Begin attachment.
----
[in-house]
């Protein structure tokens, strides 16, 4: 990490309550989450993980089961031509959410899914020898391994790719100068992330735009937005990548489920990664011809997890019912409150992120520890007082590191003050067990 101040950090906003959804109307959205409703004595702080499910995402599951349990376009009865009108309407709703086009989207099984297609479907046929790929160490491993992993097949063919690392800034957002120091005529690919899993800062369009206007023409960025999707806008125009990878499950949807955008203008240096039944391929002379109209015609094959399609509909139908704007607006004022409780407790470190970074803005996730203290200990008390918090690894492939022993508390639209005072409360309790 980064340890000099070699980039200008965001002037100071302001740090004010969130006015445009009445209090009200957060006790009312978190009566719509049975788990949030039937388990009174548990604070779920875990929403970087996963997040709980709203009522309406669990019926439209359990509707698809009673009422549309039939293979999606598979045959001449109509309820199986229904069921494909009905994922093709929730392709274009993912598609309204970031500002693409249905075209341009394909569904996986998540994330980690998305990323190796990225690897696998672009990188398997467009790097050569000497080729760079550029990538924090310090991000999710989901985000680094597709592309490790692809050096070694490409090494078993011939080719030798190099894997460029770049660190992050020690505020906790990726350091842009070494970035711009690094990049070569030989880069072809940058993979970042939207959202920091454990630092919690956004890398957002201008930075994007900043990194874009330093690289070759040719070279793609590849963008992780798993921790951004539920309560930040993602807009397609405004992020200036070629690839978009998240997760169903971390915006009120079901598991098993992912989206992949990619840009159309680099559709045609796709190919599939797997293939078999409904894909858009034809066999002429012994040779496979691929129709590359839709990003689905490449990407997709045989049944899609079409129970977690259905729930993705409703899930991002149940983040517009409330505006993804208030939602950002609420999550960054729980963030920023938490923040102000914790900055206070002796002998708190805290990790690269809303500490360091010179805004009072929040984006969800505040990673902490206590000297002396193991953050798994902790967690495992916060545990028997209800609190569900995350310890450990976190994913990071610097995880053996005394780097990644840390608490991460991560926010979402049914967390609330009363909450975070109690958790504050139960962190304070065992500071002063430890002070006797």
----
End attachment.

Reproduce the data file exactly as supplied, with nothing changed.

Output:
[in-house]
């Protein structure tokens, strides 16, 4: 990490309550989450993980089961031509959410899914020898391994790719100068992330735009937005990548489920990664011809997890019912409150992120520890007082590191003050067990 101040950090906003959804109307959205409703004595702080499910995402599951349990376009009865009108309407709703086009989207099984297609479907046929790929160490491993992993097949063919690392800034957002120091005529690919899993800062369009206007023409960025999707806008125009990878499950949807955008203008240096039944391929002379109209015609094959399609509909139908704007607006004022409780407790470190970074803005996730203290200990008390918090690894492939022993508390639209005072409360309790 980064340890000099070699980039200008965001002037100071302001740090004010969130006015445009009445209090009200957060006790009312978190009566719509049975788990949030039937388990009174548990604070779920875990929403970087996963997040709980709203009522309406669990019926439209359990509707698809009673009422549309039939293979999606598979045959001449109509309820199986229904069921494909009905994922093709929730392709274009993912598609309204970031500002693409249905075209341009394909569904996986998540994330980690998305990323190796990225690897696998672009990188398997467009790097050569000497080729760079550029990538924090310090991000999710989901985000680094597709592309490790692809050096070694490409090494078993011939080719030798190099894997460029770049660190992050020690505020906790990726350091842009070494970035711009690094990049070569030989880069072809940058993979970042939207959202920091454990630092919690956004890398957002201008930075994007900043990194874009330093690289070759040719070279793609590849963008992780798993921790951004539920309560930040993602807009397609405004992020200036070629690839978009998240997760169903971390915006009120079901598991098993992912989206992949990619840009159309680099559709045609796709190919599939797997293939078999409904894909858009034809066999002429012994040779496979691929129709590359839709990003689905490449990407997709045989049944899609079409129970977690259905729930993705409703899930991002149940983040517009409330505006993804208030939602950002609420999550960054729980963030920023938490923040102000914790900055206070002796002998708190805290990790690269809303500490360091010179805004009072929040984006969800505040990673902490206590000297002396193991953050798994902790967690495992916060545990028997209800609190569900995350310890450990976190994913990071610097995880053996005394780097990644840390608490991460991560926010979402049914967390609330009363909450975070109690958790504050139960962190304070065992500071002063430890002070006797």